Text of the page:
But Guariglia adds that retail is “playing it safe as well. Overall, things are largely reverting back to a more minimalist style, and that has shops cheering because production is easier and faster.” Davenport sees the same restrained style coming back to print shops, which means special effects, such as flocking, foil, puff, glitter, gloss, cracking and others, aren’t in as high demand as they once were. “We’ve found that technique printing has really died down over the past five years,” he explains. “Now, clients want basic stuff, like discharge, oversized prints and custom placements, done really well. They really want a great design and quality printing. In advertising specialty orders, we’re seeing the same trend. While the ability to offer different techniques is a nice tool for the sales rep to show potential clients, it often doesn’t come to fruition.”
Justin Moore, president of Barrel Maker Printing (asi/701871), has seen sustained demand for his shop’s simulated process waterbase and discharge prints as opposed to other special effects, though some customers still want to add glow and metallic inks. “You can also create nice-looking prints by working in higher-end clear gloss bases, or by adjusting your pigment loads,” he explains.
Part of this move back to an understated print style, says Davenport, is not only the cost of alternative print techniques, but also the wide variety of blank apparel now available. “The options are much more robust than just a few years ago,” he explains. “The garment is now part of the design, so if you have a very simple print plus a great garment, that’s solid.” But it also means screen printers must hone their skills in printing on different fabric constructions. For example, tri-blend fabrics – a combination of polyester, cotton and rayon – have become popular over the last couple years for their super-soft hand. But it’s also notoriously challenging to screen print. “A lot of printers do it badly,” Davenport says, “so guiding customers with the design and then printing successfully on it is a process all its own.”
“Retail evokes a higher emphasis on quality, but I don’t agree with that mentality. Both ad specialty and retail should be given the highest attention to detail.”
Justin Moore, Barrel Maker Printing (asi/701871)
The diversity of garment styles now available means shops can emphasize different apparel options over wild designs that put pressure on shop production and workflow. “Nowadays, the apparel is part of the total design,” says Guariglia. “If it’s not a comfortable shirt, people won’t wear it. Customers notice different blends, and they’re approaching us with specific requests. You need to find the best garment for the customer before deciding what’s printed on it.”
In addition to quality printing, retail brands (and even clothing lines, depending on their budget) frequently require additional services to complete an order. Most of the time, they include folding, hang tags, size strips, inside tagging, polybags and SKU stickers on all garments, says Santo, who adds that the printer “must understand every aspect of the total package to be delivered.”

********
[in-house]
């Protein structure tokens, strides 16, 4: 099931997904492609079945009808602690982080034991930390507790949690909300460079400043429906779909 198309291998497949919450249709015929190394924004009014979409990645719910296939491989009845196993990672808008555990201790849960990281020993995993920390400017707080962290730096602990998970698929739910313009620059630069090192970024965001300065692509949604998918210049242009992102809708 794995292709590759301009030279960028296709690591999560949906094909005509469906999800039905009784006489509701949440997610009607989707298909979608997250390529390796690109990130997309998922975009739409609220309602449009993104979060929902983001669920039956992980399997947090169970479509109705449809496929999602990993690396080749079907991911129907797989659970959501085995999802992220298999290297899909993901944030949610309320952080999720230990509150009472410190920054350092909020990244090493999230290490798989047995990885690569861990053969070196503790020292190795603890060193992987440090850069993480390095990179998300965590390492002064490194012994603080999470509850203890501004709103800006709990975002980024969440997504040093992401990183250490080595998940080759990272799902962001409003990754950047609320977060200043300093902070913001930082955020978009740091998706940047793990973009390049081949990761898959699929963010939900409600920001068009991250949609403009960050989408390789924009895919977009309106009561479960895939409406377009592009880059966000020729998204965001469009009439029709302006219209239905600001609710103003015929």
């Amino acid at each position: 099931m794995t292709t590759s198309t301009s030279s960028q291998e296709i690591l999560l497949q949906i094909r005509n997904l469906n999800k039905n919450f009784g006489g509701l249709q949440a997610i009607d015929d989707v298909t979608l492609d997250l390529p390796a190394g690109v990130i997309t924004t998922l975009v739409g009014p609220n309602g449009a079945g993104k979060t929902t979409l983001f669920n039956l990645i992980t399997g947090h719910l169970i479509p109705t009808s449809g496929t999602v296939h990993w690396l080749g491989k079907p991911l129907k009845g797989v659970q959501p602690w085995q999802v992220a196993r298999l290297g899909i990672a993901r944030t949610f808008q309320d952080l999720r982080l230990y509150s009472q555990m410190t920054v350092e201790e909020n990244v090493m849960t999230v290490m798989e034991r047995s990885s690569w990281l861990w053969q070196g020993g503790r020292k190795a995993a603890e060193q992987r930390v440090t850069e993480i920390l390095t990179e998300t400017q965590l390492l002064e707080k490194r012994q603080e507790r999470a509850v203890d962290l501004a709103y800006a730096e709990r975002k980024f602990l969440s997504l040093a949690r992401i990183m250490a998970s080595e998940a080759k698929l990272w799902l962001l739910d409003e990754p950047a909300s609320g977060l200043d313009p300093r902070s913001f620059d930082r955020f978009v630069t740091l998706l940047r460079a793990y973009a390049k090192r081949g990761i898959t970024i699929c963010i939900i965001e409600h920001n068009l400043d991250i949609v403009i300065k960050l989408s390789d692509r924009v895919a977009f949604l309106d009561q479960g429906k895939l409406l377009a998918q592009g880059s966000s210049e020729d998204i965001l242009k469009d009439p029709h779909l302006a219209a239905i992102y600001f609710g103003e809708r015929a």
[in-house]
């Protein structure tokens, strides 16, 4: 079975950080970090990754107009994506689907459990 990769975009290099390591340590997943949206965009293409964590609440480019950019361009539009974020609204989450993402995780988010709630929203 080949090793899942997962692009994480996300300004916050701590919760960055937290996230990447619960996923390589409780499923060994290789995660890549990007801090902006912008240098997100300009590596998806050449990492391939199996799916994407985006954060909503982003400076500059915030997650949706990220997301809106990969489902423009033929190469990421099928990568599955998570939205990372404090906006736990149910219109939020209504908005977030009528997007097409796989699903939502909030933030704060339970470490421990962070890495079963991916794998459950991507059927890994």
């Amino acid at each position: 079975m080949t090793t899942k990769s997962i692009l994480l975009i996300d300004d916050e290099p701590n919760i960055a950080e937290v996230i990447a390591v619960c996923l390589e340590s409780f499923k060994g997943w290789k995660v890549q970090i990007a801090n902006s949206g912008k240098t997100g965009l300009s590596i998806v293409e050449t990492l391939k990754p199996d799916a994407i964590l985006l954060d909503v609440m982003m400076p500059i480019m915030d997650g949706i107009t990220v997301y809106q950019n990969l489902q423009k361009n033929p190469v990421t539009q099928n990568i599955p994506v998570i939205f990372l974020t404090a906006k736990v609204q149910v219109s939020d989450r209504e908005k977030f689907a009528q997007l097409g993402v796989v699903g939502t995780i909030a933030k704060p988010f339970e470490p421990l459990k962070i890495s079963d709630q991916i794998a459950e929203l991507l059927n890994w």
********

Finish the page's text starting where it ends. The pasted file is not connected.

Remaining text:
While putting forth quality prints is understandably the main focus for screen-printing shops, those looking to establish relationships with retail clients must be able to offer any required add-ons. “You want the finished product to be something you can put forward proudly,” Guariglia says. “These small things distinguish the items. It’s amazing how packaging can persuade people. Custom tagging is a big one, because many brands still have scratchy tags. It’s important to make it something comfortable, or people won’t wear it.”
Davenport adds barcoding, custom boxes and tape to the list of popular extras that clients often request, as well as different decoration methods, particularly embroidery and heat transfer. “We might be asked to print all the garments for a retailer’s entire season,” he explains, “and a few of them may require a touch of embroidery.”
No matter what extra add-ons are requested, planning ahead is key: the correct number of pieces must be ordered and scheduled to arrive at the shop before or at the same time as the apparel. “If an order requires a special hang tag or box, they need to be waiting for the garments in the fulfillment department,” says Santo. “We have very strict guidelines for every part of the order, and having a cross-trained staff helps move the orders along quickly.”
While these special services come with a price, it’s usually not difficult to convince clients, particularly those ordering items destined for high-profile displays, of the importance in assembling a quality order on which they can proudly put their name. But a client’s willingness to spend big bucks on all the bells and whistles doesn’t mean a shop can afford to take their business for granted. Rowboat Creative, for one, is committed to being honest about costs, and clearly lays out any upcharges incurred. “We leave it up to the client to decide to pay a premium,” Guariglia says. “We don’t want to gouge them, but we also protect the house when production is demanding by asking for a little more. We’re very transparent and have no hidden fees. We don’t want it to be like buying a plane ticket.” Once the order has been assembled, shipment can come with its own requirements as well; Barrel Maker’s Moore cites special fulfillment to multiple locations as one example.